The inside was very busy so I decided to look round the gardens. They were lovely and extensive. There is lots of wee hidden area and even a tennis court.
Back on the road again. We hadn’t really planned anything so we thought we would go to Scotlands Hidden Bunker. On the way there we went past the Hill of Tarvit mansion so we did stop for a wee look. Another place well worth a visit and there was a view point walk.
We couldn’t do everything in one day so next stop was Scotlands secret bunker.
This is a amazing fascinating place to visit for Adults and kids.
It’s a underground cold war bunker museum and its huge. With lots of interesting rooms and artefacts.
Our last stop of the day was Arstruther for tea for some of their famous fish and chips! We had to queue for a little while but it’s was lovely and well worth the wait.
We headed home before it got dark thinking we could sit outside with a gin! But the rain came on and oh my it’s rained a lot! So we snuggled up watched tv had snacks and enjoyed our last night in the snug before heading home the next morning.
Thank you for reading I have posted all the links below! The Snug was amazing and totally recommend if your looking for somewhere to stay in Fife!
When you do lots of walking there is 2 vital pieces of equipment you need. Good boots and comfy socks. The perfect pair of both will enable you to walk further and longer.
Last week Heather at Scottish Womans walking group posted some monogramed SWWG merino wool socks that were made in North East Scotland. So I was very interested to find out where. After a wee search I found Caledonia Hosiery on social media.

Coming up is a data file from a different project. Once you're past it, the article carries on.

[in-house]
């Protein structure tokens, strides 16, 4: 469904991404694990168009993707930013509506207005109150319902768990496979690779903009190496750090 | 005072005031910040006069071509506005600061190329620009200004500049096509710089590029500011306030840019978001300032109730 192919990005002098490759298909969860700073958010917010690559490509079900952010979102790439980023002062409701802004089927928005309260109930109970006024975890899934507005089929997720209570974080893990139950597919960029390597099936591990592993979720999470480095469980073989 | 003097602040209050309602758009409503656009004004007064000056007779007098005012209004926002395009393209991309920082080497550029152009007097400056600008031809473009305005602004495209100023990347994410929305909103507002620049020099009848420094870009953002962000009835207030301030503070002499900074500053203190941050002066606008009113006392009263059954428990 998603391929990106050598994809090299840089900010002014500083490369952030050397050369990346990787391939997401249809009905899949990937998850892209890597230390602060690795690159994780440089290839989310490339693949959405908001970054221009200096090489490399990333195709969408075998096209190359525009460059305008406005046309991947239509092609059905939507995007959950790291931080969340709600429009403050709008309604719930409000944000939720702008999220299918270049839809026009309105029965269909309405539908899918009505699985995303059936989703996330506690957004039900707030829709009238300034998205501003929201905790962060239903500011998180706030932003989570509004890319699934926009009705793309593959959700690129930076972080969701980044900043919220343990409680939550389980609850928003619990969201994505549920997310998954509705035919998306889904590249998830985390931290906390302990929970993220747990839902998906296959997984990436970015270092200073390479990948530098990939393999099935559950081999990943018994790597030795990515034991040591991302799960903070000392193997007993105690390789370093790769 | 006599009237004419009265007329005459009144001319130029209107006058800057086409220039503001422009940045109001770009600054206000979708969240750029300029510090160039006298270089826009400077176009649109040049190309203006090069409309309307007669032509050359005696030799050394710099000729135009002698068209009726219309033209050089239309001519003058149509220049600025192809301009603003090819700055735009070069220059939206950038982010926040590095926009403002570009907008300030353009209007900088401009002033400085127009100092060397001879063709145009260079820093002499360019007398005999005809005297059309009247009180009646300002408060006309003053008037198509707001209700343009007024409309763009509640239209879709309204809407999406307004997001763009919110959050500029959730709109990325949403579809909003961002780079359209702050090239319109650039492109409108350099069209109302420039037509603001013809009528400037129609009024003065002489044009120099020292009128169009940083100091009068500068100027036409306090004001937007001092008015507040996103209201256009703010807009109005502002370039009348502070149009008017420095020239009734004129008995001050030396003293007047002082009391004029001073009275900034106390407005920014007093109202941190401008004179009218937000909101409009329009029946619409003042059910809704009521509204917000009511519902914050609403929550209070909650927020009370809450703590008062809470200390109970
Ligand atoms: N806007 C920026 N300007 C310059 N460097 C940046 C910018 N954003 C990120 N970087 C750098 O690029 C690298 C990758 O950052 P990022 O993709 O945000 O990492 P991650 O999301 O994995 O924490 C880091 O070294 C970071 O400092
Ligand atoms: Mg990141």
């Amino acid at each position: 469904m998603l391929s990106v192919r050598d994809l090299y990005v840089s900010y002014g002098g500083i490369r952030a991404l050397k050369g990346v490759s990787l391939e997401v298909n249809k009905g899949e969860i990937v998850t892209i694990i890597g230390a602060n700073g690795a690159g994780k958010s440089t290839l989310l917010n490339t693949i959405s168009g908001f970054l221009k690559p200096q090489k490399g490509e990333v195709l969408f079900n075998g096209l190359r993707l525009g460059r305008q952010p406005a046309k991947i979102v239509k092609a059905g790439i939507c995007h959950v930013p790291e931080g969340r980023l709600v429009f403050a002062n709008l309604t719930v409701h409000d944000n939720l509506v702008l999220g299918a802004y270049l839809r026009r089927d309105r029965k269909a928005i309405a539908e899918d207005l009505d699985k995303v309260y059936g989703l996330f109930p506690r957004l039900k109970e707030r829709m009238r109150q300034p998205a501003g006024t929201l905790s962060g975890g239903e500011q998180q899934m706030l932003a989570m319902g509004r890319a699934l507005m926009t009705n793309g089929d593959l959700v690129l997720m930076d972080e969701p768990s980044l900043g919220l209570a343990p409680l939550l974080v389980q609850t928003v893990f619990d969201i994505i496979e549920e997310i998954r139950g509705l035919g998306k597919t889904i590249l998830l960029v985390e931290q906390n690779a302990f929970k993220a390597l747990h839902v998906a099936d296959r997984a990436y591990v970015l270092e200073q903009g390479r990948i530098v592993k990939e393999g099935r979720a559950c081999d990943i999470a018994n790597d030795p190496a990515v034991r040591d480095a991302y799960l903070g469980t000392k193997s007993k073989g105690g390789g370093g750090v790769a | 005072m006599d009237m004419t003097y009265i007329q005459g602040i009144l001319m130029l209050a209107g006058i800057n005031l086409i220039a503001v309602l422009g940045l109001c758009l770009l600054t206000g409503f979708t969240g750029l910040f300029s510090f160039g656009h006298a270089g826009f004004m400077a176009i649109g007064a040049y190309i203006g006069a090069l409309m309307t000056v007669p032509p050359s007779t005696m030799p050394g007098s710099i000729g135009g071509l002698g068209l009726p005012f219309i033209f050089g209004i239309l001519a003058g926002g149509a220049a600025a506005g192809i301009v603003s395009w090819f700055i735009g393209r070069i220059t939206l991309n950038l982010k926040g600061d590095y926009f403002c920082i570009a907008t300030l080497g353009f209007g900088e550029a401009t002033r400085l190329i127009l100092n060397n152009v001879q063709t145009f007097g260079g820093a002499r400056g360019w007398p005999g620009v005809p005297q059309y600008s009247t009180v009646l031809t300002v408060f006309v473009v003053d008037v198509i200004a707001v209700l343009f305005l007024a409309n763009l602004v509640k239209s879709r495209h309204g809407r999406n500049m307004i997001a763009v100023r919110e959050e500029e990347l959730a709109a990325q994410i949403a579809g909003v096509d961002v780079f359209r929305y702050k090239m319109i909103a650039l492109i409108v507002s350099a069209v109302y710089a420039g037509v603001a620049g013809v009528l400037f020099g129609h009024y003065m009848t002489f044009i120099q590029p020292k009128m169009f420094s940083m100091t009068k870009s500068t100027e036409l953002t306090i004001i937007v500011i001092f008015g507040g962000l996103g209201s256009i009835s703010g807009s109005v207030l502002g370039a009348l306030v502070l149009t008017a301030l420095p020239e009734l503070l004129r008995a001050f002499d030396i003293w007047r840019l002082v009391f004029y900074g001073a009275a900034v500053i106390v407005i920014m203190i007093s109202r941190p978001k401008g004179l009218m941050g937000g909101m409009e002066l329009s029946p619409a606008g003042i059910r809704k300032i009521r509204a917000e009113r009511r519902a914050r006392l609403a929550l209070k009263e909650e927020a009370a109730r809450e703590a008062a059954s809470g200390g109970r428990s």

After wee chat online with the owner Steve he invited me along to his socks factory. I jumped at the chance. The inner geek came out as I am very interested in how things are made.
The company is situated in Forres Moray. It was started in October 2019 and started producing in April 2020. The owner Steve has actually spent half his working life making socks and is very passionate about it. This has now rubbed off on his wife Sue too.
Onsite the couple are producing 1000 pairs of socks a week each pair of socks taking around 8 mins to make. They produce various styles made from wool and cotton. They are all hand finished onsite. That includes washing and air drying before pressing on a shiny sock shaped hot press!
Although the company mainly design and produce socks for brands just recently they have set up a online shop at The Country Side store (link will be posted below). In the shop they have a selection of styles including their signature outdoor socks that I have been gifted to try.
I am super excited to try as not only are they locally produced. Compared to some socks I have purchased over the year they are very reasonabled priced.
My initial review they fit and feel very comfortable. I will be putting the them to some hike tests before I fully review but I do plan to purchase other styles.
I would like to thank Steve for inviting me along and giving a wee insite to how socks are made!